What is the best Bible translation?
Bible readers often wonder how to know the best Bible translation. Bibles may either be translations of the original texts or paraphrases of translations. It is important to understand that all Bibles are one or the other; the original texts written by the biblical authors no longer exist. The Bibles that we read today were translated or paraphrased from ancient manuscripts -- Greek, Hebrew, or Aramaic. When choosing a Bible version, individuals should select a version that has been translated from the latest, most authoritative texts. For the Old Testament, the accepted most authoritative texts would be the Biblia Hebraica Stuttgartensia; for the New Testament it would be the United Bible Societies' third or fourth edition of the Greek New Testament.
Five popular versions of the bible fall into the following categories of translation:
A strictly literal or literal translation takes the words from the original manuscripts and translates them literally, or word for word. When a Bible is said to have been translated as thought-for-thought, it means that the translator has taken the original words and applied exegesis, which is to say an understanding of the thought behind the words; this is conveyed in the rendering of the verse.
The NASB is considered to be strictly literal.
The KJV and NKJV are considered to be literal.
The NIV is considered to be thought-for-thought.
The NLT is considered to be functionally equivalent.
A functionally equivalent translation such as the NLT seeks to be literal but with greater freedom of exegesis. The difference may be seen in the rendering of Hebrews 1:3a. See how the five versions render the words:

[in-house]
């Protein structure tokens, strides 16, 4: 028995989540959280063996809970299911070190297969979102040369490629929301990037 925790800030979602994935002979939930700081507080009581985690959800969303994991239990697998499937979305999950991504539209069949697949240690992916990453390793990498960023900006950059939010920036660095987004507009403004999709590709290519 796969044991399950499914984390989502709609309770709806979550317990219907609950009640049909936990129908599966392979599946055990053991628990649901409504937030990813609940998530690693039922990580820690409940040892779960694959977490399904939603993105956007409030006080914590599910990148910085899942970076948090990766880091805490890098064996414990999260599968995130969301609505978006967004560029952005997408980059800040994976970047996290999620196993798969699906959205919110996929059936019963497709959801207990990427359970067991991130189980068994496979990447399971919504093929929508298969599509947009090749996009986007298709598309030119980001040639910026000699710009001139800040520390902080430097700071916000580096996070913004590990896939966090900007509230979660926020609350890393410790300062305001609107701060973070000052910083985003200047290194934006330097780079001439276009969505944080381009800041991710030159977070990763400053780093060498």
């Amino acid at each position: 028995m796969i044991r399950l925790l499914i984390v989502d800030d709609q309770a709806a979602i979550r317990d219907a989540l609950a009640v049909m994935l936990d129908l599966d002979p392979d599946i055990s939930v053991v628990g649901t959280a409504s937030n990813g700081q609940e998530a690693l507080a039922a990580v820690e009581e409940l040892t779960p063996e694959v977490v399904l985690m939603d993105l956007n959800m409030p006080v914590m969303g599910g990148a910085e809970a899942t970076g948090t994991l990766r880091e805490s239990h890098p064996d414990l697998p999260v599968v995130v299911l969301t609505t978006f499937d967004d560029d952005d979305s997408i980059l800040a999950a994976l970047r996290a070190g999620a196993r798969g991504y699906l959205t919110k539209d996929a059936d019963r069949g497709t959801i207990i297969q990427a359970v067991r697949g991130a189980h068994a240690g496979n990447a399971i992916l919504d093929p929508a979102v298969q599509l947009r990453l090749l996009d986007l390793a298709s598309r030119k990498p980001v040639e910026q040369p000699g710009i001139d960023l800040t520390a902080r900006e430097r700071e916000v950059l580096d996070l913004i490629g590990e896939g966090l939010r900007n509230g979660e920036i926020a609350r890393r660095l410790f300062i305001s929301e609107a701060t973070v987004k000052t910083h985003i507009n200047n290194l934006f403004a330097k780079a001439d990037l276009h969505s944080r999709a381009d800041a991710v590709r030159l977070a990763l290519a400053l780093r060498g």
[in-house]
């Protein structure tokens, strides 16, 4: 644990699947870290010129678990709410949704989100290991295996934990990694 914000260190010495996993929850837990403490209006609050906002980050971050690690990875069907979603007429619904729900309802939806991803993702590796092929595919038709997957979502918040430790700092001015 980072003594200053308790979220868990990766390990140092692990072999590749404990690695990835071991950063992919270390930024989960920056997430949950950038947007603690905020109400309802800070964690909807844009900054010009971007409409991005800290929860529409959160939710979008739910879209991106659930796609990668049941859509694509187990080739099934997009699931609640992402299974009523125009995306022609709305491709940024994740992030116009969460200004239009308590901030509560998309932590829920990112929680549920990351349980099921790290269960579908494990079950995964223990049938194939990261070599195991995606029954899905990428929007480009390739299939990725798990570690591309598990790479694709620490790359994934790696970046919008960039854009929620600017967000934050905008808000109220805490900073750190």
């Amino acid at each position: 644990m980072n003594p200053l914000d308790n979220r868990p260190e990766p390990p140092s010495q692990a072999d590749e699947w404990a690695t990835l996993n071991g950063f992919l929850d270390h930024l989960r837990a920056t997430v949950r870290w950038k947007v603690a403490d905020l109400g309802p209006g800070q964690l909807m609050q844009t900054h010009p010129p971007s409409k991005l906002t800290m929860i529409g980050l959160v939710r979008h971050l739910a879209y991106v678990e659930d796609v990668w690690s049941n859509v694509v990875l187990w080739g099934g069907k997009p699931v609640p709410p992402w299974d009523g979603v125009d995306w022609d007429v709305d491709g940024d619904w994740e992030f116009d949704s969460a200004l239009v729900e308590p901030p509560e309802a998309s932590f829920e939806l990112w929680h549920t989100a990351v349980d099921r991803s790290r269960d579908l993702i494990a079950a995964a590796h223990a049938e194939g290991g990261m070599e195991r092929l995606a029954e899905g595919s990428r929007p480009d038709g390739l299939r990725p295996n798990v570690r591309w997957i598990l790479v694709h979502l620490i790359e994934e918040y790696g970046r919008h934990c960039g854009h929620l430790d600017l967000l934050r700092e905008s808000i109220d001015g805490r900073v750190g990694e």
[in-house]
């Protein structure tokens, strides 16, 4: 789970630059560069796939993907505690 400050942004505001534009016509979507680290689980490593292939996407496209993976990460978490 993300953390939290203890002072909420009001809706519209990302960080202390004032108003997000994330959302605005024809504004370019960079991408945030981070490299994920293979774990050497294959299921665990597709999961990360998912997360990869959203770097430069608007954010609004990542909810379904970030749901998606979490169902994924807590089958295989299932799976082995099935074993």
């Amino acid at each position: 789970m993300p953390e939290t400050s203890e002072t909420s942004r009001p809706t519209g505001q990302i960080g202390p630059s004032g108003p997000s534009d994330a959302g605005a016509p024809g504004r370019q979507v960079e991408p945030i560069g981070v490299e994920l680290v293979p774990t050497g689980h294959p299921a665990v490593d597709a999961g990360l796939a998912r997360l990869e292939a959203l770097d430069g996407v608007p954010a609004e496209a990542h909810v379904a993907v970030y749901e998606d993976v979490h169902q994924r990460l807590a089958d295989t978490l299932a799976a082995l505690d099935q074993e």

"And He is the radiance of His glory and the exact representation of His nature" (NASB).
"Who being the brightness of his glory, and the express image of his person" (KJV).
"Who being the brightness of His glory and the express image of His person" (NKJV).
"The Son is the radiance of God's glory and the exact representation of his being" (NIV).
"The Son reflects God's own glory, and everything about him represents God exactly" (NLT).
Note that the translators differ not only in the rendering of specific words but also in grammar, usage, punctuation, and sentence structure.
The best Bible translation will ultimately be determined by personal preference. In order for a translation to be considered good, it should be reliable and readable. Translators do well when they adhere to updated research with respect to original manuscripts and also to changes in the language. Meanings of words have changed over the years.
A classic example is Genesis 2:18: "And the LORD God said, It is not good that the man should be alone; I will make him an help meet for him" (KJV).
"The LORD God said, 'It is not good for the man to be alone. I will make a helper suitable for him'" (NIV).
Note how the phrase in the King James Version, ". . .I will make a help meet for him," has become totally archaic. The word meet is no longer used to mean fit or suitable as it was in the seventeenth century.
The best approach for Bible readers is probably to use several versions of the Bible. A version such as the NASB might be used for study, while the NIV or NLT might be used during meditation or personal devotions. The choice of Bible version will ultimately be a personal one; however, a serious Bible student would do well to research those versions that are considered most reliable and accurate. Paraphrased Bibles such as The Message and the Living Bible are not translations; these Bibles have been put into the contemporary language of the authors' own words. They are helpful for personal Bible study.
Learn More about the Origin of the Bible!
Like this information? Help us by sharing it with others using the social media buttons below.